42 So.2d 706 (Fla. 1949), Allen v. William P. McDonald Corp.
|Citation:||42 So.2d 706|
|Party Name:||ALLEN v. WILLIAM P. McDONALD CORPORATION.|
|Case Date:||November 08, 1949|
|Court:||Supreme Court of Florida|
Rehearing Denied Dec. 2, 1949.
Whitaker Brothers, Tampa, for appellant.
Carver, Langston & Carver, Lakeland, for appellee.
The amended declaration, among other things, alleges that sometime prior to the 7th day of October 1947, defendant excavated the earth so as to construct an artificial lake or pond on its lands just outside the corporate limits of the City of Auburndale, that said pond was of varying depth with sloping banks of white sand, that it was within a few feet of the public highway in a settled community where there are many children of tender years, that said pond and its white and banks was alluring to said children who congregated around it and played on its white sand banks and in its waters, that defendant negligently left the said pond open, unfenced, unguarded and unprotected, without signs or warnings of any character, that the plaintiff and his family lived in their home about 300 feet from said pond, that on the 8th day of October 1947, the infant child of the plaintiff, Kenneth Edward Allen, two and one half years old, without the knowledge of his parents was attracted to the white sand banks and water in said pond and lost his life by drowning, due solely to the negligence of the defendant in constructing said pond and leaving it unguarded. A demurrer to the amended declaration was sustained and final judgment was entered for the defendant. This appeal is from the final judgment.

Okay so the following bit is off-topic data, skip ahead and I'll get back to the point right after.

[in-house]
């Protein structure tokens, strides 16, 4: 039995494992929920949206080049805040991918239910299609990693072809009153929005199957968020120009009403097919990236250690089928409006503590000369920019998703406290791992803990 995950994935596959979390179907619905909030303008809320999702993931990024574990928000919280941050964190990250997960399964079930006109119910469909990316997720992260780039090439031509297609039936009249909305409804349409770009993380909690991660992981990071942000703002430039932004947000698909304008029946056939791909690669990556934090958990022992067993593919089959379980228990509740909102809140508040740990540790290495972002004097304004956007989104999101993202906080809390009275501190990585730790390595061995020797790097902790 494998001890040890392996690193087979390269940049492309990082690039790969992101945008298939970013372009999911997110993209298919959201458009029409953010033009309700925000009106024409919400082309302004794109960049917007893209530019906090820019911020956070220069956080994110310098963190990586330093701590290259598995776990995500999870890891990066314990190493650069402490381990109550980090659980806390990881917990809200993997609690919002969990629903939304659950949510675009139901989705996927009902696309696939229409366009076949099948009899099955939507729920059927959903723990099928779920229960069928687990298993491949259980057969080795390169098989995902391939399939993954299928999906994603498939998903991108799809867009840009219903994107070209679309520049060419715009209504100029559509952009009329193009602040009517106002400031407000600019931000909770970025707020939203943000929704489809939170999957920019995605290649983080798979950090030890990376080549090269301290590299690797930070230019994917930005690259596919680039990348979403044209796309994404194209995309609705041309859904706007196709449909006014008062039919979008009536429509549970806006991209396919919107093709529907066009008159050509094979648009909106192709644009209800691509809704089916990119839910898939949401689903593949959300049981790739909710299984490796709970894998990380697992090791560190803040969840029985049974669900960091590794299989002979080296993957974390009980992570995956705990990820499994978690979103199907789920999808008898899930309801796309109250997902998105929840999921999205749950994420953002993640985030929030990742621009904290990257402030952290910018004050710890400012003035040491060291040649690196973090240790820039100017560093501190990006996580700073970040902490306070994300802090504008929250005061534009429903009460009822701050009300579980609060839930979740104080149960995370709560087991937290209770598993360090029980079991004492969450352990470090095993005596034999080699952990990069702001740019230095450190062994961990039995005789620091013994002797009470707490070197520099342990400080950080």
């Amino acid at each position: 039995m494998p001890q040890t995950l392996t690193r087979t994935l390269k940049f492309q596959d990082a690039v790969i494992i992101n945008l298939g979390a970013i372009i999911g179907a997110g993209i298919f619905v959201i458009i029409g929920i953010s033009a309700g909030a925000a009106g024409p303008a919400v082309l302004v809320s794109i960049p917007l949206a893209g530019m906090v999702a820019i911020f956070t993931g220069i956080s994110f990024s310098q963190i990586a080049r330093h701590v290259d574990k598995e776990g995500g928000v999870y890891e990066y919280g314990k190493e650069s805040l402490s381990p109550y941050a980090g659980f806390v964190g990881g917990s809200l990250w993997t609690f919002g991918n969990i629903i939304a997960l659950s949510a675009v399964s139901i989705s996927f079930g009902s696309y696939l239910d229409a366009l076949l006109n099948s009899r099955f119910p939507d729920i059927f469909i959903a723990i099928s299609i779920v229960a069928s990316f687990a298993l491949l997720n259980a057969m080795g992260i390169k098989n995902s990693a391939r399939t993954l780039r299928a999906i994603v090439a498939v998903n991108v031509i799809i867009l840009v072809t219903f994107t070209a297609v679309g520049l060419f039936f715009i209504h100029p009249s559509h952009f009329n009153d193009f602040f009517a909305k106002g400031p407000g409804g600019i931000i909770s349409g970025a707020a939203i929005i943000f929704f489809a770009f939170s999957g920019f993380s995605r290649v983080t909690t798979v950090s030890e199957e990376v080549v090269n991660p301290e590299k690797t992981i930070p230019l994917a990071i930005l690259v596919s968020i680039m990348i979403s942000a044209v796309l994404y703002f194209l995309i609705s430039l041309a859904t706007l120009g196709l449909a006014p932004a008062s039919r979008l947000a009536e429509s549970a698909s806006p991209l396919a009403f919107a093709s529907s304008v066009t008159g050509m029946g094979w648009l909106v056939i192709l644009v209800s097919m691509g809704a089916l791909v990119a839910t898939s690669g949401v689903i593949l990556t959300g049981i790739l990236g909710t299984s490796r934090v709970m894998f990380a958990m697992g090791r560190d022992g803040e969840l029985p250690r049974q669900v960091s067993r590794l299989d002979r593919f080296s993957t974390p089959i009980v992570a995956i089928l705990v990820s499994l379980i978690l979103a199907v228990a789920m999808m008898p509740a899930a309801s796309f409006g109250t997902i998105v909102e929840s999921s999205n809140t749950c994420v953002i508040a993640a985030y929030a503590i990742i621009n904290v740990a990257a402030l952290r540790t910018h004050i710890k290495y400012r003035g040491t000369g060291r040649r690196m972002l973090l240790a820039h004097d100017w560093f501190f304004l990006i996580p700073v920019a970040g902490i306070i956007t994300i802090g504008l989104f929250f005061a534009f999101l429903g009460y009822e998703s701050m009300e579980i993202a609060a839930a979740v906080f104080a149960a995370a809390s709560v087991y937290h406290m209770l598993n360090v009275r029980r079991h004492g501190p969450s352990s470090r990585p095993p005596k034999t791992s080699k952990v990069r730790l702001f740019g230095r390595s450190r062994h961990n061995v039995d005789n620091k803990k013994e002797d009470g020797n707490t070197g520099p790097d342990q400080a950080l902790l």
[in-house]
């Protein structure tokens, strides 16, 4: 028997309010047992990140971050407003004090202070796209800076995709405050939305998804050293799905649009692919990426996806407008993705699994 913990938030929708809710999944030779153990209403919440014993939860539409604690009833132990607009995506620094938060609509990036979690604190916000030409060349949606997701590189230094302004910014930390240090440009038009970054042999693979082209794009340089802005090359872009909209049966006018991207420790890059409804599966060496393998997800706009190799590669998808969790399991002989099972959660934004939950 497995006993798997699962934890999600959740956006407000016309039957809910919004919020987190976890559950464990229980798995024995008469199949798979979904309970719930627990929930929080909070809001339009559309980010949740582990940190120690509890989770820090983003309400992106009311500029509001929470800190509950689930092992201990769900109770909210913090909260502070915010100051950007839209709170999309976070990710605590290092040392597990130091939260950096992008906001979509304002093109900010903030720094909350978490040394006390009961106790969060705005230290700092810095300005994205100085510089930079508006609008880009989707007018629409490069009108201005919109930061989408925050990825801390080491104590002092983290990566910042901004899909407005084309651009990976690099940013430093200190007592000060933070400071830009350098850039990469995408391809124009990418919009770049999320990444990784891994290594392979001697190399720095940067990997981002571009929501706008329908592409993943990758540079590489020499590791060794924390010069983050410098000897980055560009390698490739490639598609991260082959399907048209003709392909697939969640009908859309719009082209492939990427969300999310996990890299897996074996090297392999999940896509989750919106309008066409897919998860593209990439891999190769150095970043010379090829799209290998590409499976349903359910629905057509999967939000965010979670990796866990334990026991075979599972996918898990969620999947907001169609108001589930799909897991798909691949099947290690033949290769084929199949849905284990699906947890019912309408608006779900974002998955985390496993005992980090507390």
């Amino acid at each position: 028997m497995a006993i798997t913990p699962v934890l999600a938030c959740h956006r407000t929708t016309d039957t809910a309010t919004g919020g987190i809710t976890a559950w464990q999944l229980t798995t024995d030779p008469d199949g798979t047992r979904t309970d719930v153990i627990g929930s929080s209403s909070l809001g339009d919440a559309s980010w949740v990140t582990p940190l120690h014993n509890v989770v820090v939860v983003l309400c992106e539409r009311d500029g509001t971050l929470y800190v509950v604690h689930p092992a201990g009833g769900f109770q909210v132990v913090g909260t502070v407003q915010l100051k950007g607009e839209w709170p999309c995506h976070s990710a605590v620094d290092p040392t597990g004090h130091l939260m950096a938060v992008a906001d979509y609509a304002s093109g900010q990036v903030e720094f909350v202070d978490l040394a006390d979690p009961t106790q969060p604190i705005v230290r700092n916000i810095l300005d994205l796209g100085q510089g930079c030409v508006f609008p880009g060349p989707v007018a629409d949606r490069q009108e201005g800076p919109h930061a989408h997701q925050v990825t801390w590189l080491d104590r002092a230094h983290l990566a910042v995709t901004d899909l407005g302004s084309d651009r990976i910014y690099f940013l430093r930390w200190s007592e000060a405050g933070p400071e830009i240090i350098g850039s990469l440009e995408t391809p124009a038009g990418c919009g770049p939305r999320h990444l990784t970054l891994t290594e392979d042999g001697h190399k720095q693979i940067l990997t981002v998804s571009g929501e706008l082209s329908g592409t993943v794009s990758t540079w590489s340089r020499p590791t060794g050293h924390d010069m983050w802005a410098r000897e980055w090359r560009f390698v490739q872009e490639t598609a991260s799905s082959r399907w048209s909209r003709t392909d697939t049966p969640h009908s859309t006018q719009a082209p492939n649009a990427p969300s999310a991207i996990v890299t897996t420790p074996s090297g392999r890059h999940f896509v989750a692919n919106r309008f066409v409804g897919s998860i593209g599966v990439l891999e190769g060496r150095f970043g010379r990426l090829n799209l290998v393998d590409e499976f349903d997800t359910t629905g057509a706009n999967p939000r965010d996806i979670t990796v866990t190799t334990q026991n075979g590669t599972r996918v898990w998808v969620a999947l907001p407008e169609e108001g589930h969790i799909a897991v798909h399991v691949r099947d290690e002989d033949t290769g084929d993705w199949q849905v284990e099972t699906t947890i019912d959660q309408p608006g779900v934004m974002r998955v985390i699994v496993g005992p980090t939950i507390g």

The only point for determination is whether or not an artificial lake or pond may be, under the facts stated, amenable to the attractive nuisance doctrine.
The rule supported by the decided weight of authority is that the owner of artificial lakes, fish ponds, mill ponds, gin ponds and other pools, streams and bodies of water are not guilty of actionable negligence on account of drownings therein unless they are constructed so as to constitute a trap or raft or unless there is some unusual element of danger lurking about them not existent in ponds generally. Ramsay
v. Tuthill Building Material Co., 295 Ill. 395, 129 N.E. 127, 36 A.L.R. 23; United Zinc and Chemical Co. v. Britt, 258 U.S. 268, 42 S.Ct. 299, 66 L.Ed. 615, 36 A.L.R. 28; 56 American Jurisprudence 850. The last cited authority was relied on by the...
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